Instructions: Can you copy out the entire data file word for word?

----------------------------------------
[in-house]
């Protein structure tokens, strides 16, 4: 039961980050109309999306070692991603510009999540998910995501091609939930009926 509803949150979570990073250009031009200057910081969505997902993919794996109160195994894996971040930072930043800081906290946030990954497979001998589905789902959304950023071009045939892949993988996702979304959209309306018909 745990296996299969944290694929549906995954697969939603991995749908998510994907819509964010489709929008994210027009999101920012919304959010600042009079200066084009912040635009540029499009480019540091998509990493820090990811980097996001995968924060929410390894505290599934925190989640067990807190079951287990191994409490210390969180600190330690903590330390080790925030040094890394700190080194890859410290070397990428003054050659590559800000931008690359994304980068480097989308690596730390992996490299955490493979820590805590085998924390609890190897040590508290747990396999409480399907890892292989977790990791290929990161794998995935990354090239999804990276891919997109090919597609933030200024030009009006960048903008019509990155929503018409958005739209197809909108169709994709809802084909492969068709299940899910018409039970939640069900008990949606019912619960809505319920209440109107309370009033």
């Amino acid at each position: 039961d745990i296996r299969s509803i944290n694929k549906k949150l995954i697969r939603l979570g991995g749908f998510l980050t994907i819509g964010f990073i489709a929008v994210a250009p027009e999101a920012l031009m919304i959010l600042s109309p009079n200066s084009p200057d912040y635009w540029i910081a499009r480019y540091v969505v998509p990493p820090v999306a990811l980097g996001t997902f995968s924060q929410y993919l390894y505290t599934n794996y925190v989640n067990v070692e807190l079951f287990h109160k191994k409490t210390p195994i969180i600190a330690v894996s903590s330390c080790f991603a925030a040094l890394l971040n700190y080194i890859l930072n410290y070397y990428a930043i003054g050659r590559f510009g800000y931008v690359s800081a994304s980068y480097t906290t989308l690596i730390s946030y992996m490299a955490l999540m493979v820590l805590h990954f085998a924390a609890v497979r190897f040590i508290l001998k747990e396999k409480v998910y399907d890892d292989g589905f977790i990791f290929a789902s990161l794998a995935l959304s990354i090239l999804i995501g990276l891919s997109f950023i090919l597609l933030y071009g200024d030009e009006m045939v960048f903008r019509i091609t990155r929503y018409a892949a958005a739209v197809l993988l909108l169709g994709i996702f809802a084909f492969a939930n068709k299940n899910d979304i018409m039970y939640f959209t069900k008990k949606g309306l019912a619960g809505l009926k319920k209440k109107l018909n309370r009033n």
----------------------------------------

[in-house]
């Protein structure tokens, strides 16, 4: 039961980050109309999306070692991603510009999540998910995501091609939930009926 509803949150979570990073250009031009200057910081969505997902993919794996109160195994894996971040930072930043800081906290946030990954497979001998589905789902959304950023071009045939892949993988996702979304959209309306018909 745990296996299969944290694929549906995954697969939603991995749908998510994907819509964010489709929008994210027009999101920012919304959010600042009079200066084009912040635009540029499009480019540091998509990493820090990811980097996001995968924060929410390894505290599934925190989640067990807190079951287990191994409490210390969180600190330690903590330390080790925030040094890394700190080194890859410290070397990428003054050659590559800000931008690359994304980068480097989308690596730390992996490299955490493979820590805590085998924390609890190897040590508290747990396999409480399907890892292989977790990791290929990161794998995935990354090239999804990276891919997109090919597609933030200024030009009006960048903008019509990155929503018409958005739209197809909108169709994709809802084909492969068709299940899910018409039970939640069900008990949606019912619960809505319920209440109107309370009033």
């Amino acid at each position: 039961d745990i296996r299969s509803i944290n694929k549906k949150l995954i697969r939603l979570g991995g749908f998510l980050t994907i819509g964010f990073i489709a929008v994210a250009p027009e999101a920012l031009m919304i959010l600042s109309p009079n200066s084009p200057d912040y635009w540029i910081a499009r480019y540091v969505v998509p990493p820090v999306a990811l980097g996001t997902f995968s924060q929410y993919l390894y505290t599934n794996y925190v989640n067990v070692e807190l079951f287990h109160k191994k409490t210390p195994i969180i600190a330690v894996s903590s330390c080790f991603a925030a040094l890394l971040n700190y080194i890859l930072n410290y070397y990428a930043i003054g050659r590559f510009g800000y931008v690359s800081a994304s980068y480097t906290t989308l690596i730390s946030y992996m490299a955490l999540m493979v820590l805590h990954f085998a924390a609890v497979r190897f040590i508290l001998k747990e396999k409480v998910y399907d890892d292989g589905f977790i990791f290929a789902s990161l794998a995935l959304s990354i090239l999804i995501g990276l891919s997109f950023i090919l597609l933030y071009g200024d030009e009006m045939v960048f903008r019509i091609t990155r929503y018409a892949a958005a739209v197809l993988l909108l169709g994709i996702f809802a084909f492969a939930n068709k299940n899910d979304i018409m039970y939640f959209t069900k008990k949606g309306l019912a619960g809505l009926k319920k209440k109107l018909n309370r009033n």